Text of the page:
July 27, 2022
Requested by the Chairmen and Ranking Members of the House Committee on Transportation and Infrastructure and its Subcommittee on Aviation
FAA Has Opportunities To Better Inform International Pilot Training for Boeing Aircraft Through Enhanced Transparency and Oversight
What We Looked At
Two fatal crashes involving Boeing 737 MAX 8 aircraft in 2018 and 2019 drew widespread attention to the Federal Aviation Administration’s (FAA) oversight and certification practices, including the Agency’s process for establishing pilot training requirements for the aircraft. The Chairmen and Ranking Members of the House Committee on Transportation and Infrastructure and its Subcommittee on Aviation requested that we review domestic and international pilot training standards related to commercial passenger aircraft. Our audit objectives were to (1) evaluate FAA’s process for establishing pilot training requirements for U.S. and foreign air carriers operating U.S.-certificated large passenger aircraft and (2) review international civil aviation authorities’ requirements for air carrier pilot training regarding the use of flight deck automation. We focused on FAA’s role in setting training requirements as the certificating authority for Boeing aircraft and its efforts to enhance upset prevention and recovery training.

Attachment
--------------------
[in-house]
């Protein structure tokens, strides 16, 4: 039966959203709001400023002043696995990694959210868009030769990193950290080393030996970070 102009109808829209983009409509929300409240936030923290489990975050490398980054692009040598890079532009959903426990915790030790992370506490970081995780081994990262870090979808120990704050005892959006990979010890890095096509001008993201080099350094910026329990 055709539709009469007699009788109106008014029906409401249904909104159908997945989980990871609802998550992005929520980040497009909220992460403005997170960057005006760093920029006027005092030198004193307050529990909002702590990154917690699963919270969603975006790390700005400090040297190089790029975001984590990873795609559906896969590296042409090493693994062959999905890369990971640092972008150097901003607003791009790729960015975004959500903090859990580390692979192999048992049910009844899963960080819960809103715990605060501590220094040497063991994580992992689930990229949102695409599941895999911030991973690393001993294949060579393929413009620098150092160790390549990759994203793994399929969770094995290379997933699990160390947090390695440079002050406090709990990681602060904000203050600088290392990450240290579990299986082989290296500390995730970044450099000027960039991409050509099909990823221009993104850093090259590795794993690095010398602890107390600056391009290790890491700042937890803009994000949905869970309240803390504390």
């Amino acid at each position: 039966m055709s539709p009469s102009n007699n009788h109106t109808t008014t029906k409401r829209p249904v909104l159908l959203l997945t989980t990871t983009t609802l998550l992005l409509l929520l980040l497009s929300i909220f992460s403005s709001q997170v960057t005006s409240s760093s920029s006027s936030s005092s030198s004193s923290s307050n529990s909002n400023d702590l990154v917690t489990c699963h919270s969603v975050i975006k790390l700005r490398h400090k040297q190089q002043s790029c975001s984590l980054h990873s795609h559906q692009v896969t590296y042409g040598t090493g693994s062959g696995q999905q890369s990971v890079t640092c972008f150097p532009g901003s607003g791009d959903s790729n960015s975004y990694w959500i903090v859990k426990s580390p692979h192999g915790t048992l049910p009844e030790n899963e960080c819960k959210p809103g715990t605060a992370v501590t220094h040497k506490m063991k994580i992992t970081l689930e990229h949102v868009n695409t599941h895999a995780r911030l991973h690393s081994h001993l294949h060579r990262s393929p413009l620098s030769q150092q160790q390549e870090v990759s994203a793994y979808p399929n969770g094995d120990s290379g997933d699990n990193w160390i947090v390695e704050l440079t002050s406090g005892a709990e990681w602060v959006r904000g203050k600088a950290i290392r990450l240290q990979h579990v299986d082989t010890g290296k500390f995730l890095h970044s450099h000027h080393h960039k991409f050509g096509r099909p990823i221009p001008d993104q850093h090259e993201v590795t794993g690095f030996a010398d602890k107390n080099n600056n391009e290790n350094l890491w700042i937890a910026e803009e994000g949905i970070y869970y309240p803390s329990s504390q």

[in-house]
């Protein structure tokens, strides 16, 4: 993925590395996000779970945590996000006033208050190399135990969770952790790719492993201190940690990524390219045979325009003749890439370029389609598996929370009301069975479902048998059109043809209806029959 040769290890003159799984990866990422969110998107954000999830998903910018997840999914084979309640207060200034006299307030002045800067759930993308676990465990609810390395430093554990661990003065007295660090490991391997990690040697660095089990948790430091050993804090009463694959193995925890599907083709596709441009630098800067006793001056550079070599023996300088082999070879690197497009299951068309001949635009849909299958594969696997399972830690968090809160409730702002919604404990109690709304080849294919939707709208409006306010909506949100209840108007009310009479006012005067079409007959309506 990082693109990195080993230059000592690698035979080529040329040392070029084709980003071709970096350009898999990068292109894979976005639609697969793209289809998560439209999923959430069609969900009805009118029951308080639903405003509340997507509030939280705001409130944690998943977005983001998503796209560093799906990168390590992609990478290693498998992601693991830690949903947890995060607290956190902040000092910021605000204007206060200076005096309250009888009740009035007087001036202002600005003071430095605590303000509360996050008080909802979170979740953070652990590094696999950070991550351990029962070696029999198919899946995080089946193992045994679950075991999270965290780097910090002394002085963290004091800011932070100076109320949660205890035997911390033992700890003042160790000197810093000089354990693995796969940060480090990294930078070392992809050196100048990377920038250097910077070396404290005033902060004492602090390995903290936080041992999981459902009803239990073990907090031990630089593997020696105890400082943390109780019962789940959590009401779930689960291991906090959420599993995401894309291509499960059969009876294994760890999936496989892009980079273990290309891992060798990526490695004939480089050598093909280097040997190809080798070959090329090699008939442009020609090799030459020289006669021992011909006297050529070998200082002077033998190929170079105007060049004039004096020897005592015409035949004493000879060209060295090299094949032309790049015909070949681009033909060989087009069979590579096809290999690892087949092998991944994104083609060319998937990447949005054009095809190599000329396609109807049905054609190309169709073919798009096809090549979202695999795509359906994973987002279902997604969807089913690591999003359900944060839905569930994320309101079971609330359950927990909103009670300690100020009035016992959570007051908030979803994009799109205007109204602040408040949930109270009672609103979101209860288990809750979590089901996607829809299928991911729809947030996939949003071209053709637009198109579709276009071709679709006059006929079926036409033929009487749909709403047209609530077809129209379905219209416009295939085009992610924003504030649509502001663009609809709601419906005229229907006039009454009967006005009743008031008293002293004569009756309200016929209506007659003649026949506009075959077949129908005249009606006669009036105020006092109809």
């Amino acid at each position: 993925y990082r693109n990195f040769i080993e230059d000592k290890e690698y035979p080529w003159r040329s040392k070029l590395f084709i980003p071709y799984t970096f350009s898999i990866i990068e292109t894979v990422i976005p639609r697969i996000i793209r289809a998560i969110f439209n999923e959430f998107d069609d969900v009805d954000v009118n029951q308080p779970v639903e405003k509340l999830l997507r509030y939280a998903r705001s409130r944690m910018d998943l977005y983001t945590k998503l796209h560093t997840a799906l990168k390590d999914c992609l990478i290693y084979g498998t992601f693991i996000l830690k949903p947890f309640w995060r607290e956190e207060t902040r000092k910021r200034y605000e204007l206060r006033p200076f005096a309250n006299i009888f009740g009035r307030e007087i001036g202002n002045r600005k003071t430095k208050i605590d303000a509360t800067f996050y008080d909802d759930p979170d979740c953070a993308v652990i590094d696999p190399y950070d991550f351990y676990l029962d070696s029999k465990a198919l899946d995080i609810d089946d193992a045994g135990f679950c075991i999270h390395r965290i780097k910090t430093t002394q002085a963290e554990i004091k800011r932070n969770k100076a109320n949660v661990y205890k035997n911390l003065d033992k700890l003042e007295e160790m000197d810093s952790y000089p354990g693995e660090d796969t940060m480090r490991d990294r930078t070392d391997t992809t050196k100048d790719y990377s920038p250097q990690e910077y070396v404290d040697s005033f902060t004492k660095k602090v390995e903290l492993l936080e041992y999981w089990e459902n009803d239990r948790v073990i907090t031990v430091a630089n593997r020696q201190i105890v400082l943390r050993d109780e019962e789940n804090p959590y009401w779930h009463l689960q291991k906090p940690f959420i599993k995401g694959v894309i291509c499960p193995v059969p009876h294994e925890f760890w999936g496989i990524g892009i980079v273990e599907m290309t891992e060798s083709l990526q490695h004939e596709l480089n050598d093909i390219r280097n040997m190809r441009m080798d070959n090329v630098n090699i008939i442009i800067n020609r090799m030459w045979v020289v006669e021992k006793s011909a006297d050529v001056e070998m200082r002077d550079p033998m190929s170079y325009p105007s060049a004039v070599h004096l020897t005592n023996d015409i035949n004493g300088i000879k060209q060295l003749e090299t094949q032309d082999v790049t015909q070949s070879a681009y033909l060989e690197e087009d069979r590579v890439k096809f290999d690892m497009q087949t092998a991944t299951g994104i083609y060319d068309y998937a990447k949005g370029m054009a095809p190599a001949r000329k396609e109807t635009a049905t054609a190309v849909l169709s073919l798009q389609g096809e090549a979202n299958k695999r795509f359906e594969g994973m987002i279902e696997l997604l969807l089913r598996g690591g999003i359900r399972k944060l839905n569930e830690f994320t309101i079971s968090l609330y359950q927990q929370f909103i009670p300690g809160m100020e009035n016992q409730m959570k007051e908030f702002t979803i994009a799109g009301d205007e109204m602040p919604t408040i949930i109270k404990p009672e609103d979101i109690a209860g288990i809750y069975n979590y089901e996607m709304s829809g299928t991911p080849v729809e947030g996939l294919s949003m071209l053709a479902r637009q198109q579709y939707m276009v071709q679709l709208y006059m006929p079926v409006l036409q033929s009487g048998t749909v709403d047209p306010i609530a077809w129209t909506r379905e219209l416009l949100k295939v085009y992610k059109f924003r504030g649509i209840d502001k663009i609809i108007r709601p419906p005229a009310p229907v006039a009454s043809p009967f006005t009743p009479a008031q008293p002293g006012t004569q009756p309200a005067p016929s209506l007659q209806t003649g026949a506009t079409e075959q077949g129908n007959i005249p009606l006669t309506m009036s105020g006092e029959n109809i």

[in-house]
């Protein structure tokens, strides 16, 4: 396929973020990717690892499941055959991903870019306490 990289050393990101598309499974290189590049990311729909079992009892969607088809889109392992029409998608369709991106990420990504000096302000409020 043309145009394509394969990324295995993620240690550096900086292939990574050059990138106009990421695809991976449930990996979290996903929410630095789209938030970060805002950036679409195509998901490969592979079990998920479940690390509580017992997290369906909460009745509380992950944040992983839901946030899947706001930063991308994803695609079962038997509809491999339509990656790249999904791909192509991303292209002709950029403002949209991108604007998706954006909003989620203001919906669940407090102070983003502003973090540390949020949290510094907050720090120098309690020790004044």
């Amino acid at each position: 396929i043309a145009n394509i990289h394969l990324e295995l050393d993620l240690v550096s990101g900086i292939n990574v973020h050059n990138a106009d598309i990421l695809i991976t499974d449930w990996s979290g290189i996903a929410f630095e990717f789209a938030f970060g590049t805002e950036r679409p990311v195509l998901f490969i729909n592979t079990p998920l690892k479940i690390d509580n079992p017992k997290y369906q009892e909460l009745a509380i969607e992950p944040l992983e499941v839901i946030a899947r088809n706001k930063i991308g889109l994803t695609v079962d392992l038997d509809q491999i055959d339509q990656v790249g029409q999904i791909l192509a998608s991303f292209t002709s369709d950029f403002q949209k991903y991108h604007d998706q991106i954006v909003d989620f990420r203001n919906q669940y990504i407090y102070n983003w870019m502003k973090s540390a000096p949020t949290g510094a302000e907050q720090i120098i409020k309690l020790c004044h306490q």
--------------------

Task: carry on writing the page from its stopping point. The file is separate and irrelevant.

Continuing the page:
What We Found
While each country is responsible for setting its own pilot training requirements, FAA has the opportunity to inform other countries’ requirements through increased transparency and oversight. For example, FAA provides aircraft-specific guidance to air carriers and other organizations when developing training programs. However, the guidance does not clearly state the level of experience FAA assumed pilots would have—which is significant given that the skills and average experience of pilots can vary between countries. In addition, FAA has worked with international civil aviation authorities to provide guidance on air carrier pilots’ use of flight deck automation. This includes conducting outreach and training internationally on specific flight scenarios and leading an ongoing international working group to develop new international standards and guidance on pilots’ use of automation. Nevertheless, our survey of international civil aviation authorities found that countries’ requirements regarding the use of flight deck automation varied.
FAA concurred with our four recommendations to enhance the Agency’s transparency and oversight to better inform international pilot training requirements and proposed appropriate planned actions and completion dates.